Bearing the Bankruptcy Burden

CURE, Spring 2008, Volume 7, Issue 1

To combat medical indebtedness, some cancer survivors are ending up in bankruptcy court.

To combat medical indebtedness, some survivors of cancer and other catastrophic illnesses are ending up in bankruptcy court. A 2005 study published in the journal Health Affairs estimated that medical bankruptcies affect about 2 million Americans every year, including not just debtors, but their dependents.

Bankruptcy laws enable people who can no longer pay their creditors to begin their financial lives again, usually by creating a manageable repayment plan.

Cancer survivors in bankruptcy court have the highest annual out-of-pocket medical expenses of all medical cases, averaging $35,000 per patient, according to figures from The University of Texas M.D. Anderson Cancer Center.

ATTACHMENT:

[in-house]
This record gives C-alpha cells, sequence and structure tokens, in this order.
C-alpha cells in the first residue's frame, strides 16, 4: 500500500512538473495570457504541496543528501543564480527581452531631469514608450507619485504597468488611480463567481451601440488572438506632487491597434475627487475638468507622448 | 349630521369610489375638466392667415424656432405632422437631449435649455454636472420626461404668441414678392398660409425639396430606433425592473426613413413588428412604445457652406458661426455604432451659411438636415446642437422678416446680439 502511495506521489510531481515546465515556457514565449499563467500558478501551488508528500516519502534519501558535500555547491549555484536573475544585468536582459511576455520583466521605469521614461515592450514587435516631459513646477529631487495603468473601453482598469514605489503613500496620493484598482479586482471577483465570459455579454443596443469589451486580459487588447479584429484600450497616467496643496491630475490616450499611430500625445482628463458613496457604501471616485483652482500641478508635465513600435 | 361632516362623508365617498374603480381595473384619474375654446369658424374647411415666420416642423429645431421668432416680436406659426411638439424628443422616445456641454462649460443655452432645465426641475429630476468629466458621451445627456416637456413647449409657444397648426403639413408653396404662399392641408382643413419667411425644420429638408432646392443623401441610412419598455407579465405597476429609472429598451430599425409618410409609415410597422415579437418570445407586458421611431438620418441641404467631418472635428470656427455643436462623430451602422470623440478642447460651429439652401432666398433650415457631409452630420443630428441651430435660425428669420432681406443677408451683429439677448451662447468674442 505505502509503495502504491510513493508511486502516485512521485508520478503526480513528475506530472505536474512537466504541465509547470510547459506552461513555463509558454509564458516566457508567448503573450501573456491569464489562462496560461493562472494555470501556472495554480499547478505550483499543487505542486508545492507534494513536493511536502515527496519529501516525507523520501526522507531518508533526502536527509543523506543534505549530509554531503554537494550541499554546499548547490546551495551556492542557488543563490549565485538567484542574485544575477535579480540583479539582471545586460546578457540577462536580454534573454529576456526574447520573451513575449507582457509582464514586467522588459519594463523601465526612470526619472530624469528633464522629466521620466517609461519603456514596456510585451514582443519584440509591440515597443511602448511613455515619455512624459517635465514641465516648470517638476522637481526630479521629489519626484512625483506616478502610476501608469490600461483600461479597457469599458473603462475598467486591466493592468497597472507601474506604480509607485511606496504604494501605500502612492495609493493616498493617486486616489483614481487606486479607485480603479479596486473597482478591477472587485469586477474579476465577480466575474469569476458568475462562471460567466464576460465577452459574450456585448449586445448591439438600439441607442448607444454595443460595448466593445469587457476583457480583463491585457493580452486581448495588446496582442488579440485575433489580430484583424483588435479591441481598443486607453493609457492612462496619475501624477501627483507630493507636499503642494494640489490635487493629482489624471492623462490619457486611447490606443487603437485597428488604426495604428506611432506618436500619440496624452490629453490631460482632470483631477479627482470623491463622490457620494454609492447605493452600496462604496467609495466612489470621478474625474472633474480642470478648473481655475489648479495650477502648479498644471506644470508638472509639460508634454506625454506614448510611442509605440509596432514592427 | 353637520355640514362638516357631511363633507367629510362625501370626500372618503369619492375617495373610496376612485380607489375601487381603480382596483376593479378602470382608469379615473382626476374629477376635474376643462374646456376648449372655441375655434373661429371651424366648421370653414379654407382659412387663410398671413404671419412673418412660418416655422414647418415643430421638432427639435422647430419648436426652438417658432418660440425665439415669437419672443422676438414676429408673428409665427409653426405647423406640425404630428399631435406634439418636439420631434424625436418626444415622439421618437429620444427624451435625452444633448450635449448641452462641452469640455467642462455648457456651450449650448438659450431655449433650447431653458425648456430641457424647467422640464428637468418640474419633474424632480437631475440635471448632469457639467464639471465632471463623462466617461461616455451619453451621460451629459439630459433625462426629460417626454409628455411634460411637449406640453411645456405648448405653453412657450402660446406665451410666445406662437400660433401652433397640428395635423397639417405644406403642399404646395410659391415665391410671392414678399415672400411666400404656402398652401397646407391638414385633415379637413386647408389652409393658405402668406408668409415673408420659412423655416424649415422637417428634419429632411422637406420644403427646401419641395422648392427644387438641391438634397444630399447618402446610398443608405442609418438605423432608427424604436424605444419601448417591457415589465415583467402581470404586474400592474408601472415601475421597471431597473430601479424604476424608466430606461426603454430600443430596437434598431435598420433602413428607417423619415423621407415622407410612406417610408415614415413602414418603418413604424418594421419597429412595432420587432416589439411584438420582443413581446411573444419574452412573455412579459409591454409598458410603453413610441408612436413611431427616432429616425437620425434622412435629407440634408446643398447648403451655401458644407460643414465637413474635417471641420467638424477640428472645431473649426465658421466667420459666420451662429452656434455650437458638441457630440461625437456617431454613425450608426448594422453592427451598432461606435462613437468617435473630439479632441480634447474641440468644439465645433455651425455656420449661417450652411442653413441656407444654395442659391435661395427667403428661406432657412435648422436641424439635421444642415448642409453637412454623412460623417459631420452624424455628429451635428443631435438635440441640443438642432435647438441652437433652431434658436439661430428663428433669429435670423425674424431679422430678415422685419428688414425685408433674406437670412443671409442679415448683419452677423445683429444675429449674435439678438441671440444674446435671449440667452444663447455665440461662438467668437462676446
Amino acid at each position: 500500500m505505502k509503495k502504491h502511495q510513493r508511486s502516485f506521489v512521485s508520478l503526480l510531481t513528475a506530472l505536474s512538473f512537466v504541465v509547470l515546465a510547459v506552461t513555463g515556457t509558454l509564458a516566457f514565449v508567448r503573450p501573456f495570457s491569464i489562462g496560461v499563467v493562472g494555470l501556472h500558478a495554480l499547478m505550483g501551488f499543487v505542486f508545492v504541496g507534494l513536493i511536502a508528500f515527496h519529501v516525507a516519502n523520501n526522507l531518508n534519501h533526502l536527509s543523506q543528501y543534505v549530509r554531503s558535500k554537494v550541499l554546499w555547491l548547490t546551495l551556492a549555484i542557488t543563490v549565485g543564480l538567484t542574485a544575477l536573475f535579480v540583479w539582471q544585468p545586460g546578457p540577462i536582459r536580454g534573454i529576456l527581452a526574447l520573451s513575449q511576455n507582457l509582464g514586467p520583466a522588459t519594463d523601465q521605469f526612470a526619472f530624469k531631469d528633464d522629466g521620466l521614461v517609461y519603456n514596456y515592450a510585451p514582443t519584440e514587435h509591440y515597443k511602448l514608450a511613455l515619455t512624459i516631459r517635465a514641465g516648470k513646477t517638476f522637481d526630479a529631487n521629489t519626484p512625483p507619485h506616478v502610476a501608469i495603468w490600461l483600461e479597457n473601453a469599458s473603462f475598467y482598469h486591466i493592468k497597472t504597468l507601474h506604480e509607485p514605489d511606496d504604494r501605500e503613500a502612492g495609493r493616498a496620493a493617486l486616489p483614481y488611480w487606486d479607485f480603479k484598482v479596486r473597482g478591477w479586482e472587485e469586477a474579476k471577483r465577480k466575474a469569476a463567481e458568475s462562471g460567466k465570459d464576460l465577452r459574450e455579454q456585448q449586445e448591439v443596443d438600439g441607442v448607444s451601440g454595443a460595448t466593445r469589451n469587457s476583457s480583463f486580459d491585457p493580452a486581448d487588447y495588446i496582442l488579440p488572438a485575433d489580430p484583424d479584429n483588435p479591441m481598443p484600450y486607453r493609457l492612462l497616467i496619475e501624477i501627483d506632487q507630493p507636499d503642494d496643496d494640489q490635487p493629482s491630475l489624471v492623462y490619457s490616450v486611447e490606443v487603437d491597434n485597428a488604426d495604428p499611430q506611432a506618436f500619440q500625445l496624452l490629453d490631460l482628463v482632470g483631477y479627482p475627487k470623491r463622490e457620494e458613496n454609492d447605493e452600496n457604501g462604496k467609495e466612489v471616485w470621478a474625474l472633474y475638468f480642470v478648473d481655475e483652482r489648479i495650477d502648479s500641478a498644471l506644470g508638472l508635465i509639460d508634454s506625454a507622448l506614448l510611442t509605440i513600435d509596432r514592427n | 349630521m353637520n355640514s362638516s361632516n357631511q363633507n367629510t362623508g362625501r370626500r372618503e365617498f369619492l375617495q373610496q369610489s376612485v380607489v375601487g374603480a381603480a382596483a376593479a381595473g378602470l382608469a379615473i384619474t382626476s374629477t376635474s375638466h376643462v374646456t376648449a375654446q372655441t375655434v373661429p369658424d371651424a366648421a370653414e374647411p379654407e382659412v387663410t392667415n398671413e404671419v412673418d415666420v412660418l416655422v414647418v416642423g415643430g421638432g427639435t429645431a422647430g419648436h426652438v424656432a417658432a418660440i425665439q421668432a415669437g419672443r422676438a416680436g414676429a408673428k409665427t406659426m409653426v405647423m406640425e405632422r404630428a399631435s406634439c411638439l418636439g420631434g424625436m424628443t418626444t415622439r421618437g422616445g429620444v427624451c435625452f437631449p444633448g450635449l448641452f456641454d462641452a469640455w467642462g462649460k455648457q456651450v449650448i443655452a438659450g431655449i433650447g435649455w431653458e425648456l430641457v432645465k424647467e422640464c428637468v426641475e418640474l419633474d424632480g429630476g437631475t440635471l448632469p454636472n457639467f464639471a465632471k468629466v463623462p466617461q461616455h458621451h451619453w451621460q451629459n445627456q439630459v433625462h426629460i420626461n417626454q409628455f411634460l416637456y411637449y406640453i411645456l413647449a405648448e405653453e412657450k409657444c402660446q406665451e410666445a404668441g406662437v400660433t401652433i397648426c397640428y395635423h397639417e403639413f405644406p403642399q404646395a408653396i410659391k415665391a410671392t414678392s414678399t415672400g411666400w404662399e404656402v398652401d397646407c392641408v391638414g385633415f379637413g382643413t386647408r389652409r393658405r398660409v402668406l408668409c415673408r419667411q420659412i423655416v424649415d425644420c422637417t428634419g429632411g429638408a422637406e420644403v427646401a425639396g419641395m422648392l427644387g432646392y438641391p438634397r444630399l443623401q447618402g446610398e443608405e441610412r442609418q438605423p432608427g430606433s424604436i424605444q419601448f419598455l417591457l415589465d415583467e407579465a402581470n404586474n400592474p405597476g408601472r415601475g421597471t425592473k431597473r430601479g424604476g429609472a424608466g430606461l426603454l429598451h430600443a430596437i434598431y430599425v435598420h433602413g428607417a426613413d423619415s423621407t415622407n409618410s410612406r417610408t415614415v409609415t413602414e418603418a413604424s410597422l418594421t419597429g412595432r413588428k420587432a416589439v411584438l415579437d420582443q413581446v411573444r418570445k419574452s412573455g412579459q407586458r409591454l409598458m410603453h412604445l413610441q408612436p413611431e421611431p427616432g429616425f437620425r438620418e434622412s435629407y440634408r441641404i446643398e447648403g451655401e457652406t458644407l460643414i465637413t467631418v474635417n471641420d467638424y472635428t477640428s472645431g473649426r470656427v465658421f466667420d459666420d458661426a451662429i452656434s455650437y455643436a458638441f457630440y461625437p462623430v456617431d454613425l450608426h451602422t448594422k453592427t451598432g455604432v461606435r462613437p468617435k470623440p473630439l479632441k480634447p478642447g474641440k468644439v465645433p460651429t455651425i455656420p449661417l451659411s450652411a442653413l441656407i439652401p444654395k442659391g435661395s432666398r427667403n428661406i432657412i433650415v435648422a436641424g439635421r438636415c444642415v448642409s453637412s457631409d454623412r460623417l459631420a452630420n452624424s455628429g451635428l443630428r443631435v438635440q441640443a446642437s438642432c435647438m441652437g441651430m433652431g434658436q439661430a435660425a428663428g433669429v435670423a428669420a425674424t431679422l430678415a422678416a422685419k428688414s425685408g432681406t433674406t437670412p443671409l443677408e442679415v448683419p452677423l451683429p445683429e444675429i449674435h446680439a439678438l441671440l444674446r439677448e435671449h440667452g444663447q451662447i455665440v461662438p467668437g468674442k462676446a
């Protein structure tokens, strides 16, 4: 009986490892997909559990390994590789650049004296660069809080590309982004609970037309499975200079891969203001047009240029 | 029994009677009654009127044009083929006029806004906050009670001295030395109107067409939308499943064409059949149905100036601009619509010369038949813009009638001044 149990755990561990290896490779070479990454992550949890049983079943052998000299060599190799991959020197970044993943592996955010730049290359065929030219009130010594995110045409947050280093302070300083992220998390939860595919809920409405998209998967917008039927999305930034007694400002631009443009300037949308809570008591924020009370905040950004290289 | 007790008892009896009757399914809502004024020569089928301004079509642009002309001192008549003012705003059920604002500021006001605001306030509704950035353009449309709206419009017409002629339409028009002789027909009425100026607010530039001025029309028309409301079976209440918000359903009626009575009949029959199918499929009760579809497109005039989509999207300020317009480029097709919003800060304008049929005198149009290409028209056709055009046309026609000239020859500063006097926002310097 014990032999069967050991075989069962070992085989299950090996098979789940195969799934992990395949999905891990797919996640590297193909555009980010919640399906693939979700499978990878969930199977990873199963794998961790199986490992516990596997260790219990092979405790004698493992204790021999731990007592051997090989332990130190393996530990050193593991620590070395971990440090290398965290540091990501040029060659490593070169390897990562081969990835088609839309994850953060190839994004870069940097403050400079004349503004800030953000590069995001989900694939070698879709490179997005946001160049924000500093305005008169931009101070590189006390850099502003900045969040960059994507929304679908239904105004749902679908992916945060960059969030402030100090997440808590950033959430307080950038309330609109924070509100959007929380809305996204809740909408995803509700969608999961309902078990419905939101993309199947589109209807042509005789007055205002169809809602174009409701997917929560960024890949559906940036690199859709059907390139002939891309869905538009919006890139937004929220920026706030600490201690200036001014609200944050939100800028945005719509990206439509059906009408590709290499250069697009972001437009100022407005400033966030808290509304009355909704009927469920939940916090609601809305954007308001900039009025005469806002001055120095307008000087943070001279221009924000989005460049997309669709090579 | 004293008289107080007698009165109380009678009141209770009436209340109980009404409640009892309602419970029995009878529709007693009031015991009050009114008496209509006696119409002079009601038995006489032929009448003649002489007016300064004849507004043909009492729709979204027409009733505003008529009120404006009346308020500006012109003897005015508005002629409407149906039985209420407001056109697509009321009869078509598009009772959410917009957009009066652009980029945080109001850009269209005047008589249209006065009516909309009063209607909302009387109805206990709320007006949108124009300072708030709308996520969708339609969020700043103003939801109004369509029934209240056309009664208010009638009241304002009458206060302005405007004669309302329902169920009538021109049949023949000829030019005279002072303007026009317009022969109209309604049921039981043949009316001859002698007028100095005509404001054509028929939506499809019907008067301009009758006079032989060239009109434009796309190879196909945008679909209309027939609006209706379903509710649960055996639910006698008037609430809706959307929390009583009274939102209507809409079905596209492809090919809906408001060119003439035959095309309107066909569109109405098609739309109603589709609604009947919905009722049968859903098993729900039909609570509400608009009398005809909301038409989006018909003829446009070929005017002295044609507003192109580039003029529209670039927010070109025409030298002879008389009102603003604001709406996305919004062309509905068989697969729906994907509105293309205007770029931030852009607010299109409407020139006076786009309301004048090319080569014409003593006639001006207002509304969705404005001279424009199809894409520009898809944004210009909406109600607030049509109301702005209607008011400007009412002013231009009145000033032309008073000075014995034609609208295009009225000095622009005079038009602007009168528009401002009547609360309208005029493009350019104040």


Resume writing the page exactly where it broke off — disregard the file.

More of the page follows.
Despite changes in bankruptcy law in 2005, medical debt still can be discharged, whether it’s on credit cards or with care providers, says Mark Scarberry, Pepperdine University law professor and fall 2007 resident scholar at the American Bankruptcy Institute. “The usual result is it will be discharged, so the patient won’t be responsible for it anymore, and the doctors and hospital will likely get nothing. But the change in the law has frightened some people away from filing.”

Misinformation about changes in the law is abundant, but Scarberry says that the bankruptcy system is still a very viable option for people with unmanageable debt.

“Look at your debt, and if there is no way to pay it back and maintain a reasonable standard of living, and you see no future way out of it, then it’s probably time,” he says.